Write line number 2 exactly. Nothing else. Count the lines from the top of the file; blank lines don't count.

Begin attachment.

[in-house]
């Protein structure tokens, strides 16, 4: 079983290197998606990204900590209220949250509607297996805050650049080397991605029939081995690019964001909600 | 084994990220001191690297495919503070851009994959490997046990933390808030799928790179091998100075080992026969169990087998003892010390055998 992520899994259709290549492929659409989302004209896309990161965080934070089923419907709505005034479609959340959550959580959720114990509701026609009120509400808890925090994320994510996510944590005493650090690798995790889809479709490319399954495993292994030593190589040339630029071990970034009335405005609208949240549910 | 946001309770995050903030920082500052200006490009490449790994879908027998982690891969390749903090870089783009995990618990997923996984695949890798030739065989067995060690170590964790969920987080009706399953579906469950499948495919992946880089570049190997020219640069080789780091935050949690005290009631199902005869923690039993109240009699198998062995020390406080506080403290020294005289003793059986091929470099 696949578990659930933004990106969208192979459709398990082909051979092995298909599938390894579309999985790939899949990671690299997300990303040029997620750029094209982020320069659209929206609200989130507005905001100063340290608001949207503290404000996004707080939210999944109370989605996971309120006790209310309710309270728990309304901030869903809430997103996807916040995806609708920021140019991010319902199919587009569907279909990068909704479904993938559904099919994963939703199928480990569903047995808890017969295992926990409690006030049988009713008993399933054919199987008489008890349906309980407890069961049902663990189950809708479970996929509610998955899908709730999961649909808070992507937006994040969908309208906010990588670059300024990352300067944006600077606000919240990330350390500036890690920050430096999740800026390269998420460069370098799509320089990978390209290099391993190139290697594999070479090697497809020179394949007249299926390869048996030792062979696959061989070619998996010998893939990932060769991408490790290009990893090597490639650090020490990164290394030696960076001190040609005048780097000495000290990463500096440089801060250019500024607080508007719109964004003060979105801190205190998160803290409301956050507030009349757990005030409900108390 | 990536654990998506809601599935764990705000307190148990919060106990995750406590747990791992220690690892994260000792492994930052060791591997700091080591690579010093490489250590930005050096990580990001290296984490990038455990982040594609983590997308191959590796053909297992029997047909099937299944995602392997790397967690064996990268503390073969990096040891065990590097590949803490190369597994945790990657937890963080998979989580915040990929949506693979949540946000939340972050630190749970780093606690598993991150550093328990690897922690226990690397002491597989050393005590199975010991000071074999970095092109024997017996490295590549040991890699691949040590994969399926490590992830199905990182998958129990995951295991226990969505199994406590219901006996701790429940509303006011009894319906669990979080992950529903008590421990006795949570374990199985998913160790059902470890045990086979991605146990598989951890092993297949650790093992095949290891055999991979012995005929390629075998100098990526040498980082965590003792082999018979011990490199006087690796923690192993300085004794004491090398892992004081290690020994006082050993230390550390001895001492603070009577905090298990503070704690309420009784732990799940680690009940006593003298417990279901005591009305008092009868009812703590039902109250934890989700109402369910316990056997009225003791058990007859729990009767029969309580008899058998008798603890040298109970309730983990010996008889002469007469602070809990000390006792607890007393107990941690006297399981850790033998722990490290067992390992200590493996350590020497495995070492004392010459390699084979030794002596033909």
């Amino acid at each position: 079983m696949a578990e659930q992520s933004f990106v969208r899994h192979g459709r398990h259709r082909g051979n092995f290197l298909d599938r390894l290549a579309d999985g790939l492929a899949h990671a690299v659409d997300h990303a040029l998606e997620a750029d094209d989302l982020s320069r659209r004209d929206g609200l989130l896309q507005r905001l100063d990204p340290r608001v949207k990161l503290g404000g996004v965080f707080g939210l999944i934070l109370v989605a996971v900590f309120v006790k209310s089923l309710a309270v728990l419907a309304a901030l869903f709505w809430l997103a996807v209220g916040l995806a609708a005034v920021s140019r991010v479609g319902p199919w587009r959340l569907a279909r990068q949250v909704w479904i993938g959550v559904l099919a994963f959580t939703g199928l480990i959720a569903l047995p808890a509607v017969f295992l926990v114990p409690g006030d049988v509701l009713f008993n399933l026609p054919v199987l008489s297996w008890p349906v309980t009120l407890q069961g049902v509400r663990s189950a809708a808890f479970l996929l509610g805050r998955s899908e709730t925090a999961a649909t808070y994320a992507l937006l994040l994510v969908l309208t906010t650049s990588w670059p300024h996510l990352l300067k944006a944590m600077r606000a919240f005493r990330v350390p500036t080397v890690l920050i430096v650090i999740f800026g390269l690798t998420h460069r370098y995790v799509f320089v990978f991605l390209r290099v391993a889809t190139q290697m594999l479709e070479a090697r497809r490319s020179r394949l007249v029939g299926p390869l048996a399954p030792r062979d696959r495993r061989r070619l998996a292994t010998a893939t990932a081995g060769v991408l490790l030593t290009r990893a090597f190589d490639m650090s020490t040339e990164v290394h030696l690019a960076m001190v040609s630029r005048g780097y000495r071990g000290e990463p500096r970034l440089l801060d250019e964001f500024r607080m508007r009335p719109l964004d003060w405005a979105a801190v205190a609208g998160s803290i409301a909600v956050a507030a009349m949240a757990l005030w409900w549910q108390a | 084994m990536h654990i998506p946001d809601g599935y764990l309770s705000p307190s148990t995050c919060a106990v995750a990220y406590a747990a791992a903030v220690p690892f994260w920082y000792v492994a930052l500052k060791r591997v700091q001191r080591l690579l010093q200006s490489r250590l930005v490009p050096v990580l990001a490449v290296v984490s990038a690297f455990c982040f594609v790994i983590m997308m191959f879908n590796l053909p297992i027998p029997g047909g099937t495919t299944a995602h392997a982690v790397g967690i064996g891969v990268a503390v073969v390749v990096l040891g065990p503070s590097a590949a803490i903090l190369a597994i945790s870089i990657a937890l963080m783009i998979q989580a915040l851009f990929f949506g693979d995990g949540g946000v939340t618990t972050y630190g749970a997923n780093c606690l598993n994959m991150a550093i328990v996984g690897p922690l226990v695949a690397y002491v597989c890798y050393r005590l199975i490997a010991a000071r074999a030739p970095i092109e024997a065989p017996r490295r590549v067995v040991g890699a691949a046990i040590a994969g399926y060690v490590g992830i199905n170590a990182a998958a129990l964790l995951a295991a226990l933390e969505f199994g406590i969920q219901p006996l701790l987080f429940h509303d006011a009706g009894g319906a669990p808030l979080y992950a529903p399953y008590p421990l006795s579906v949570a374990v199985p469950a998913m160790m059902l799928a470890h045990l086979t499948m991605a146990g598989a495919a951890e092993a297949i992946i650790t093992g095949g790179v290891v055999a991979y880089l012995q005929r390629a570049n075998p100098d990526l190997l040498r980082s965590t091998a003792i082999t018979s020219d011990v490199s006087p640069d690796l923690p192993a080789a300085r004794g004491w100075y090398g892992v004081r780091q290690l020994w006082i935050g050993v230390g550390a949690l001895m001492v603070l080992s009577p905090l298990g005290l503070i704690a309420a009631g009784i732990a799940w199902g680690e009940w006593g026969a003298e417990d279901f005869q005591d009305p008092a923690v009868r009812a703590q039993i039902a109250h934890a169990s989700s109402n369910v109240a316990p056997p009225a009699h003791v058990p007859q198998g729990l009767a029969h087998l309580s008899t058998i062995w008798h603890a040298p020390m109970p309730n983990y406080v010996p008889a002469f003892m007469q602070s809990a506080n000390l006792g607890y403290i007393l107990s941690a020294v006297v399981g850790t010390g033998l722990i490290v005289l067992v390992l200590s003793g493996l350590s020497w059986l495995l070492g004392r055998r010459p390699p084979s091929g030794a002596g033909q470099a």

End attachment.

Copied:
């Protein structure tokens, strides 16, 4: 079983290197998606990204900590209220949250509607297996805050650049080397991605029939081995690019964001909600 | 084994990220001191690297495919503070851009994959490997046990933390808030799928790179091998100075080992026969169990087998003892010390055998 992520899994259709290549492929659409989302004209896309990161965080934070089923419907709505005034479609959340959550959580959720114990509701026609009120509400808890925090994320994510996510944590005493650090690798995790889809479709490319399954495993292994030593190589040339630029071990970034009335405005609208949240549910 | 946001309770995050903030920082500052200006490009490449790994879908027998982690891969390749903090870089783009995990618990997923996984695949890798030739065989067995060690170590964790969920987080009706399953579906469950499948495919992946880089570049190997020219640069080789780091935050949690005290009631199902005869923690039993109240009699198998062995020390406080506080403290020294005289003793059986091929470099 696949578990659930933004990106969208192979459709398990082909051979092995298909599938390894579309999985790939899949990671690299997300990303040029997620750029094209982020320069659209929206609200989130507005905001100063340290608001949207503290404000996004707080939210999944109370989605996971309120006790209310309710309270728990309304901030869903809430997103996807916040995806609708920021140019991010319902199919587009569907279909990068909704479904993938559904099919994963939703199928480990569903047995808890017969295992926990409690006030049988009713008993399933054919199987008489008890349906309980407890069961049902663990189950809708479970996929509610998955899908709730999961649909808070992507937006994040969908309208906010990588670059300024990352300067944006600077606000919240990330350390500036890690920050430096999740800026390269998420460069370098799509320089990978390209290099391993190139290697594999070479090697497809020179394949007249299926390869048996030792062979696959061989070619998996010998893939990932060769991408490790290009990893090597490639650090020490990164290394030696960076001190040609005048780097000495000290990463500096440089801060250019500024607080508007719109964004003060979105801190205190998160803290409301956050507030009349757990005030409900108390 | 990536654990998506809601599935764990705000307190148990919060106990995750406590747990791992220690690892994260000792492994930052060791591997700091080591690579010093490489250590930005050096990580990001290296984490990038455990982040594609983590997308191959590796053909297992029997047909099937299944995602392997790397967690064996990268503390073969990096040891065990590097590949803490190369597994945790990657937890963080998979989580915040990929949506693979949540946000939340972050630190749970780093606690598993991150550093328990690897922690226990690397002491597989050393005590199975010991000071074999970095092109024997017996490295590549040991890699691949040590994969399926490590992830199905990182998958129990995951295991226990969505199994406590219901006996701790429940509303006011009894319906669990979080992950529903008590421990006795949570374990199985998913160790059902470890045990086979991605146990598989951890092993297949650790093992095949290891055999991979012995005929390629075998100098990526040498980082965590003792082999018979011990490199006087690796923690192993300085004794004491090398892992004081290690020994006082050993230390550390001895001492603070009577905090298990503070704690309420009784732990799940680690009940006593003298417990279901005591009305008092009868009812703590039902109250934890989700109402369910316990056997009225003791058990007859729990009767029969309580008899058998008798603890040298109970309730983990010996008889002469007469602070809990000390006792607890007393107990941690006297399981850790033998722990490290067992390992200590493996350590020497495995070492004392010459390699084979030794002596033909």